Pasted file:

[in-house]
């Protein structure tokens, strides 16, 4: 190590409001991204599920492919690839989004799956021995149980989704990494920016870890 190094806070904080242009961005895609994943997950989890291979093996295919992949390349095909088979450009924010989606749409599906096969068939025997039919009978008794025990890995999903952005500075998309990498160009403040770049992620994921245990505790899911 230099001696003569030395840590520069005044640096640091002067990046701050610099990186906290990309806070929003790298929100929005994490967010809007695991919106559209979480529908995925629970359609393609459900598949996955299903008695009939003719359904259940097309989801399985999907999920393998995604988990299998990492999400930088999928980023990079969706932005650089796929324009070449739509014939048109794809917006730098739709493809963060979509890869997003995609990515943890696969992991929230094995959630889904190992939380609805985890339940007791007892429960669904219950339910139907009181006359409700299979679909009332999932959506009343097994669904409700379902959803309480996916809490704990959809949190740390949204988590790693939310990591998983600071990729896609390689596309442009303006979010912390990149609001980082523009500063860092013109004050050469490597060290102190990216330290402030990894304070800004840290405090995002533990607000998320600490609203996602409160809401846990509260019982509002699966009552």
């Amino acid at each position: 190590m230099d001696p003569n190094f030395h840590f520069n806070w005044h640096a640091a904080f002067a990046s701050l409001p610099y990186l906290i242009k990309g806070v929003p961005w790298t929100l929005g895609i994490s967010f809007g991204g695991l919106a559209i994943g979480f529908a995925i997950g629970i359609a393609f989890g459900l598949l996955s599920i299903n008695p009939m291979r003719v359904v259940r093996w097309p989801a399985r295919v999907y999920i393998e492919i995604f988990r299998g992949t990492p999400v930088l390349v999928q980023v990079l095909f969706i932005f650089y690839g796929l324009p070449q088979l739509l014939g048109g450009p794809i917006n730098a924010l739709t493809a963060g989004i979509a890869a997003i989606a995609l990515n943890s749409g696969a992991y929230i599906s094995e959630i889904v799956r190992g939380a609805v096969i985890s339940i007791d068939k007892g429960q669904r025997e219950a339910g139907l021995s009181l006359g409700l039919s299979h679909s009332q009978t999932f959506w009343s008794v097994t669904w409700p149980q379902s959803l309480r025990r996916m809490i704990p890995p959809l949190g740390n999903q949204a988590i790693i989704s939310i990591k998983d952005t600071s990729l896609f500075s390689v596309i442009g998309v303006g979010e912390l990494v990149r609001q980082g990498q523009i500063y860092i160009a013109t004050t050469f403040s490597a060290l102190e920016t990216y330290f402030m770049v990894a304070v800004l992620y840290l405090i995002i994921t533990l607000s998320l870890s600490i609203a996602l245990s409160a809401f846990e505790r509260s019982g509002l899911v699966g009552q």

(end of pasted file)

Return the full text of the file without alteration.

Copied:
[in-house]
């Protein structure tokens, strides 16, 4: 190590409001991204599920492919690839989004799956021995149980989704990494920016870890 190094806070904080242009961005895609994943997950989890291979093996295919992949390349095909088979450009924010989606749409599906096969068939025997039919009978008794025990890995999903952005500075998309990498160009403040770049992620994921245990505790899911 230099001696003569030395840590520069005044640096640091002067990046701050610099990186906290990309806070929003790298929100929005994490967010809007695991919106559209979480529908995925629970359609393609459900598949996955299903008695009939003719359904259940097309989801399985999907999920393998995604988990299998990492999400930088999928980023990079969706932005650089796929324009070449739509014939048109794809917006730098739709493809963060979509890869997003995609990515943890696969992991929230094995959630889904190992939380609805985890339940007791007892429960669904219950339910139907009181006359409700299979679909009332999932959506009343097994669904409700379902959803309480996916809490704990959809949190740390949204988590790693939310990591998983600071990729896609390689596309442009303006979010912390990149609001980082523009500063860092013109004050050469490597060290102190990216330290402030990894304070800004840290405090995002533990607000998320600490609203996602409160809401846990509260019982509002699966009552």
């Amino acid at each position: 190590m230099d001696p003569n190094f030395h840590f520069n806070w005044h640096a640091a904080f002067a990046s701050l409001p610099y990186l906290i242009k990309g806070v929003p961005w790298t929100l929005g895609i994490s967010f809007g991204g695991l919106a559209i994943g979480f529908a995925i997950g629970i359609a393609f989890g459900l598949l996955s599920i299903n008695p009939m291979r003719v359904v259940r093996w097309p989801a399985r295919v999907y999920i393998e492919i995604f988990r299998g992949t990492p999400v930088l390349v999928q980023v990079l095909f969706i932005f650089y690839g796929l324009p070449q088979l739509l014939g048109g450009p794809i917006n730098a924010l739709t493809a963060g989004i979509a890869a997003i989606a995609l990515n943890s749409g696969a992991y929230i599906s094995e959630i889904v799956r190992g939380a609805v096969i985890s339940i007791d068939k007892g429960q669904r025997e219950a339910g139907l021995s009181l006359g409700l039919s299979h679909s009332q009978t999932f959506w009343s008794v097994t669904w409700p149980q379902s959803l309480r025990r996916m809490i704990p890995p959809l949190g740390n999903q949204a988590i790693i989704s939310i990591k998983d952005t600071s990729l896609f500075s390689v596309i442009g998309v303006g979010e912390l990494v990149r609001q980082g990498q523009i500063y860092i160009a013109t004050t050469f403040s490597a060290l102190e920016t990216y330290f402030m770049v990894a304070v800004l992620y840290l405090i995002i994921t533990l607000s998320l870890s600490i609203a996602l245990s409160a809401f846990e505790r509260s019982g509002l899911v699966g009552q």